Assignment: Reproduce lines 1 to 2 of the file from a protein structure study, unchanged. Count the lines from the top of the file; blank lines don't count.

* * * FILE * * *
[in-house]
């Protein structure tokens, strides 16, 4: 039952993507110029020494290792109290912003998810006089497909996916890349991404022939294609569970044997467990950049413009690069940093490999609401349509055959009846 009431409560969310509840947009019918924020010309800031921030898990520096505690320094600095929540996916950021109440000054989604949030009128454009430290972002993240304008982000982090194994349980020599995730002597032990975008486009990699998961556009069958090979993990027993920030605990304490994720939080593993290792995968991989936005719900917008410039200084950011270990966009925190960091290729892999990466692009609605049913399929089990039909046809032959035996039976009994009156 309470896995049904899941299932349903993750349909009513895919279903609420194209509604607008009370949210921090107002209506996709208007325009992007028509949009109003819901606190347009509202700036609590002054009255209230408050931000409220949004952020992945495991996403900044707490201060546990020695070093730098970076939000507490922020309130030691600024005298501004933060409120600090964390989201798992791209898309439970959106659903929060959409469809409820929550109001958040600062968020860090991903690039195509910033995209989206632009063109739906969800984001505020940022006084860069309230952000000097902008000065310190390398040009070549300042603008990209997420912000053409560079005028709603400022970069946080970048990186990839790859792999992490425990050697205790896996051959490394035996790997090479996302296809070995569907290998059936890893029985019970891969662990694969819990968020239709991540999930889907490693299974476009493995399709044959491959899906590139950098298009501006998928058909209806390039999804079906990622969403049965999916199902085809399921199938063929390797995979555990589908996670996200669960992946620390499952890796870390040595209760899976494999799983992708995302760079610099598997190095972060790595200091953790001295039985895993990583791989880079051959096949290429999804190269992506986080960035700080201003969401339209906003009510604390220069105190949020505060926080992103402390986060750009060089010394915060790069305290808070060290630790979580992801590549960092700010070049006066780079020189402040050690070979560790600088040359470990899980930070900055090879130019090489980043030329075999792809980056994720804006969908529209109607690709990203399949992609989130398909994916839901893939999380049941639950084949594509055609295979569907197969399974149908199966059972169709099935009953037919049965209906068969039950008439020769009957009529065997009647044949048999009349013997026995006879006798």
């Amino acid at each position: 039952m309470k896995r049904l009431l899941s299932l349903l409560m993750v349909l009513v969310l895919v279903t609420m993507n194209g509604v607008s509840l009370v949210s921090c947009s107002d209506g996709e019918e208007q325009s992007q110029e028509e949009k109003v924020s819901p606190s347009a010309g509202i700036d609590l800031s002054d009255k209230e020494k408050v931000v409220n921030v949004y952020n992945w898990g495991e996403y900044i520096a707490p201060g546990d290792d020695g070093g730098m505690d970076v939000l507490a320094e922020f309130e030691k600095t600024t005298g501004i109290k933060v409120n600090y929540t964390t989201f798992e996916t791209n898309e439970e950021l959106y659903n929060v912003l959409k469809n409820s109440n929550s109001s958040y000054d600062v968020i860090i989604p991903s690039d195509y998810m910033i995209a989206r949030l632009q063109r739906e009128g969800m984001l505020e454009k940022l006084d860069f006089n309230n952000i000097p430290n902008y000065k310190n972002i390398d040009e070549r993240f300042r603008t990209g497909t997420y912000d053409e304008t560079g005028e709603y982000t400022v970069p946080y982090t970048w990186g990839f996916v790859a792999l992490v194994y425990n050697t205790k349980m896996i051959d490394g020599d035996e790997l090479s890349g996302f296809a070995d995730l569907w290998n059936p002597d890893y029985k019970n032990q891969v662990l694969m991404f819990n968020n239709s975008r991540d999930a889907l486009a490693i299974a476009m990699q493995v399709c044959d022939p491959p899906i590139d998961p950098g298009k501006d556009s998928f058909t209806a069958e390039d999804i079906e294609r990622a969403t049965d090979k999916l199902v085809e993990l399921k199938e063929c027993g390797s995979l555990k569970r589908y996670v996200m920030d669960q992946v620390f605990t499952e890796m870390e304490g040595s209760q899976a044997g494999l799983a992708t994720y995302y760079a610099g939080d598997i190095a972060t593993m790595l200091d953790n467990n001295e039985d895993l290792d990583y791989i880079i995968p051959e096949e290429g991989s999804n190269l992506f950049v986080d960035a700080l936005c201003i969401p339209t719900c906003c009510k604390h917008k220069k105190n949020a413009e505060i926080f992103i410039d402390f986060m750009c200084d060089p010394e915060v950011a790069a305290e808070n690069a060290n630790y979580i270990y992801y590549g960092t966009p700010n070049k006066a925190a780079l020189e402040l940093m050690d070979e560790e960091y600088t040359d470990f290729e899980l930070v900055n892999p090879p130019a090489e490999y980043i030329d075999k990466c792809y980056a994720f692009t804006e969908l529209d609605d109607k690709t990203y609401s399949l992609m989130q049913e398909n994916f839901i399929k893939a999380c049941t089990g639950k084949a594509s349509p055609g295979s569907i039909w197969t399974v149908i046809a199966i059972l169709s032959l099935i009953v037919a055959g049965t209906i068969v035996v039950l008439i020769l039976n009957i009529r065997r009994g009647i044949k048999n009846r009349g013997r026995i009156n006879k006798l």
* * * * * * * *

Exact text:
[in-house]
């Protein structure tokens, strides 16, 4: 039952993507110029020494290792109290912003998810006089497909996916890349991404022939294609569970044997467990950049413009690069940093490999609401349509055959009846 009431409560969310509840947009019918924020010309800031921030898990520096505690320094600095929540996916950021109440000054989604949030009128454009430290972002993240304008982000982090194994349980020599995730002597032990975008486009990699998961556009069958090979993990027993920030605990304490994720939080593993290792995968991989936005719900917008410039200084950011270990966009925190960091290729892999990466692009609605049913399929089990039909046809032959035996039976009994009156 309470896995049904899941299932349903993750349909009513895919279903609420194209509604607008009370949210921090107002209506996709208007325009992007028509949009109003819901606190347009509202700036609590002054009255209230408050931000409220949004952020992945495991996403900044707490201060546990020695070093730098970076939000507490922020309130030691600024005298501004933060409120600090964390989201798992791209898309439970959106659903929060959409469809409820929550109001958040600062968020860090991903690039195509910033995209989206632009063109739906969800984001505020940022006084860069309230952000000097902008000065310190390398040009070549300042603008990209997420912000053409560079005028709603400022970069946080970048990186990839790859792999992490425990050697205790896996051959490394035996790997090479996302296809070995569907290998059936890893029985019970891969662990694969819990968020239709991540999930889907490693299974476009493995399709044959491959899906590139950098298009501006998928058909209806390039999804079906990622969403049965999916199902085809399921199938063929390797995979555990589908996670996200669960992946620390499952890796870390040595209760899976494999799983992708995302760079610099598997190095972060790595200091953790001295039985895993990583791989880079051959096949290429999804190269992506986080960035700080201003969401339209906003009510604390220069105190949020505060926080992103402390986060750009060089010394915060790069305290808070060290630790979580992801590549960092700010070049006066780079020189402040050690070979560790600088040359470990899980930070900055090879130019090489980043030329075999792809980056994720804006969908529209109607690709990203399949992609989130398909994916839901893939999380049941639950084949594509055609295979569907197969399974149908199966059972169709099935009953037919049965209906068969039950008439020769009957009529065997009647044949048999009349013997026995006879006798």